11:30

It all began with mint on a cold April morning! A gardening project with preschool children

Freshteh Bibishahrbanoui is a registered early childhood educator with more than 18 years of experience working with kindergarten and preschool children. Freshteh is a life long learner who has pursued her higher education with a focus on holistic education and a return to nature as a foundation for education to ensure well-being and mental health in children. Freshteh has a BA in early childhood education with a minor in psychology and M.Ed. in Developmental Psychology and Education from OISE. She is a pat-time instructor at the School of Early Childhood, George Brown College.

Friday

Thursday

9:00

Restoring Children’s Relationship to the Natural World: A Virtual Tour of One Laboratory School’s Ongoing Journey towards Indigenous Education, During the COVID-19 Pandemic

Educators at the Dr. Eric Jackman Institute of Child Study (JICS) Laboratory School, OISE-U of Toronto. This team of educators will be co-facilitating a virtual tour of green spaces at the Dr. Eric Jackman Institute of Child Study Laboratory School, a Nursery to 6th Grade school based at the University of Toronto. Natural Curiosity is an environmental education program for educators, housed at the JICS Lab School.

 

Doug Anderson is an Indigenous educator that supports the JICS Lab School. He is an advisor to the Natural Curiosity Program and co-authored Natural Curiosity 2nd Edition: A Resource for Educators: The Importance of Indigenous Perspectives in Children's Environmental Inquiry.

 

Chriss Bogert is the Vice Principal at the JICS Lab School and a member of the Natural Curiosity team.

 

Haley Higdon is the Program Director of Natural Curiosity.

 

Norah L'Esperance is the Nursery Teacher at the JICS Lab School.

 

Rosa Na is the Program Manager of Natural Curiosity.

 

Raadiyah Nazeem is the Grade 1 Teacher at the JICS Lab School.

 

David Osorio is the Grade 2 Teacher at the JICS Lab School.

 

Krista Spence is the Nursery teacher (as well as Teacher Librarian and Technology Integrator) and supports Indigenous Education at the JICS Lab School.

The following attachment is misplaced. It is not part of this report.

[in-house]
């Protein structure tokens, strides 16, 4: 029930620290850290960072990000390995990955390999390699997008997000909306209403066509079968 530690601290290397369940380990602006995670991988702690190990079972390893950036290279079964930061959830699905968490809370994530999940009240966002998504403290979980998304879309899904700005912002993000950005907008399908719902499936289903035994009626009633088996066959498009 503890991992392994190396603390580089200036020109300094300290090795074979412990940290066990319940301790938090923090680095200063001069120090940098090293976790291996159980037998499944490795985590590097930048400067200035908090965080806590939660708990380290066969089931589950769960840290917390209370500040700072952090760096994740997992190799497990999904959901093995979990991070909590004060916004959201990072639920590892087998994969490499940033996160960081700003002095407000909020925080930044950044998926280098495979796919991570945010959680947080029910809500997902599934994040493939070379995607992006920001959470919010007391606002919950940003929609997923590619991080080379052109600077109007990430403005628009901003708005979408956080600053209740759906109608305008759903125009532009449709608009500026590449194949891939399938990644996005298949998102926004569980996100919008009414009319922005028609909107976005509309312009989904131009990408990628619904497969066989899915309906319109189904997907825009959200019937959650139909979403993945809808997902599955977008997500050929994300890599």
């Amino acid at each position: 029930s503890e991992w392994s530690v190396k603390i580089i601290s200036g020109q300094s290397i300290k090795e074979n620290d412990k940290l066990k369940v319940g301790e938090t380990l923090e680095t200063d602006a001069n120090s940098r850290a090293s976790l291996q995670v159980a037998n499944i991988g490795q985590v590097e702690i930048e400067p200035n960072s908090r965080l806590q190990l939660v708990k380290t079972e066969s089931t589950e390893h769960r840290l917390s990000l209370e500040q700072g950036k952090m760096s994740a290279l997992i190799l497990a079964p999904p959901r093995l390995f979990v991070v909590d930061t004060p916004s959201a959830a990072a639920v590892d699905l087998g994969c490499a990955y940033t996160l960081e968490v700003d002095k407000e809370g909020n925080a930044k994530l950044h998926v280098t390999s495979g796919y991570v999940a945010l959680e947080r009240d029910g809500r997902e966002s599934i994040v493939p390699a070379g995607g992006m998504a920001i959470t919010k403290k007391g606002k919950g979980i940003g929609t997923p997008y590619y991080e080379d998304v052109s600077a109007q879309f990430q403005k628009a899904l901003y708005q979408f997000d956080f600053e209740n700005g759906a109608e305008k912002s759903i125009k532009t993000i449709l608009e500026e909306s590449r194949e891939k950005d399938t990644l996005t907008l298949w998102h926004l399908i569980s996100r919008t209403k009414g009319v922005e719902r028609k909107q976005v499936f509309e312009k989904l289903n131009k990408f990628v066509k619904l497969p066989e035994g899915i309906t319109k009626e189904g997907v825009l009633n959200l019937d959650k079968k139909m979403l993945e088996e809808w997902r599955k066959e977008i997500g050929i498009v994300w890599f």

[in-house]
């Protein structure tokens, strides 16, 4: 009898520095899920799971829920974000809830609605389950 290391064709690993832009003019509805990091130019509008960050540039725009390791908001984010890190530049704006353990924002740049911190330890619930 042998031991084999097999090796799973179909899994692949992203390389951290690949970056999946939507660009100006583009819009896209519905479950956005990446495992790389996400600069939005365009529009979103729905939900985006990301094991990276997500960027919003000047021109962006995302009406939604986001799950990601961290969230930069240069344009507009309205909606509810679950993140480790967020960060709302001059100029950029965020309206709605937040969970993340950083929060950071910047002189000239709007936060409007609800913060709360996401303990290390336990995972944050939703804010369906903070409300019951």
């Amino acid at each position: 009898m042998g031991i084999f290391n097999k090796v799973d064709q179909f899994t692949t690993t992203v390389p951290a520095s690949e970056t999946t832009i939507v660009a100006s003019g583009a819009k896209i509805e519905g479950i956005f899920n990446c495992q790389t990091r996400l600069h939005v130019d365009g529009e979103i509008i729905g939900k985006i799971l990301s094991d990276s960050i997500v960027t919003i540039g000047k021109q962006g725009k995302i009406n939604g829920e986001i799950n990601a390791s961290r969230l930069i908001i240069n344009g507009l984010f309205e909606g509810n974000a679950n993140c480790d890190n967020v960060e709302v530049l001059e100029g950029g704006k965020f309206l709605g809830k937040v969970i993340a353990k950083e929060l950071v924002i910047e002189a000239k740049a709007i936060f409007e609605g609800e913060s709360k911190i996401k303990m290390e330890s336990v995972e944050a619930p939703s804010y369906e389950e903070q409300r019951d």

10:30

Supporting students in the Arts during the pandemic

Brian Moody is the 8th-12th grade Visual Arts instructor at PK Yonge DRS in Gainesville, Fl. I have been teaching Visual Art for seven years, and was an elementary teacher prior to that for five years at PK, and a 1st-8th grade teacher for three years prior in Alachua County Schools. I am passionate about my subject area, but more-so about teaching and supporting my students.

Thursday

10:00

Pandemic Pivoting in Teacher Preparation Lab School Settings

Monica Miller Marsh is Associate Professor of Early Childhood Education and Director of the Child Development Center at Kent State University. Her areas of interest include home, school, community collaboration, the formation of teacher and student identities, and curriculum development. She is co-founder, (with Dr. Tammy Turner-Vorbeck) of the Family Diversity Education Council, a non-profit organization, which publishes The Journal of Family Diversity in Education.

 

Adonia Porto is a lead preschool teacher at the Child Development Center. She graduated from Kent State University with a Ph. D in Curriculum & Instruction. Her area of interest is young children’s connections and interactions with nature. She supports curriculum development at the Child Development Center as the coordinator for the International Baccalaureate Primary Years Program.

 

Robyn Brookshire is Director of the Early Learning Center for Research and Practice at the University of Tennessee, Knoxville. Her applied research focuses on teacher development in collaborative communities of practice, cross-cultural studies of teacher pedagogy, and nature-based practices. Kathryn Humber is a Demonstration Teacher at the Early Learning Center for Research and Practice at the University of Tennessee, Knoxville. Her areas of interest include increasing children’s use of outdoor learning environments during the preschool day and supporting teacher preparation students across age ranges.

 

Kathryn Kidd is Associate Director at the Early Learning Center for Research and Practice at the University of Tennessee, Knoxville. She teaches a number of undergraduate courses, including senior prekindergarten practicum and was instrumental in generating and supporting the work to pivot instructional methods during the pandemic.

 

Katie Pollock is the Nature Preschool Teacher at the University of Delaware Lab School where she has taken on many different teaching roles including full-day Kindergarten, Pre-K, and Play & Grow. Katie’s areas of interest include nature-based education and curriculum development, and preservice and inservice early childhood educator mentoring and coaching. Katie earned an MS in Literacy from Wilmington University and a BS in Early Childhood Education from the University of Delaware. She is a licensed Delaware Teacher of Early Childhood & Early Childhood Special Education and Early Childhood Administrator, as well as a former public school teacher, and an undergraduate instructor and clinical educator at the University of Delaware.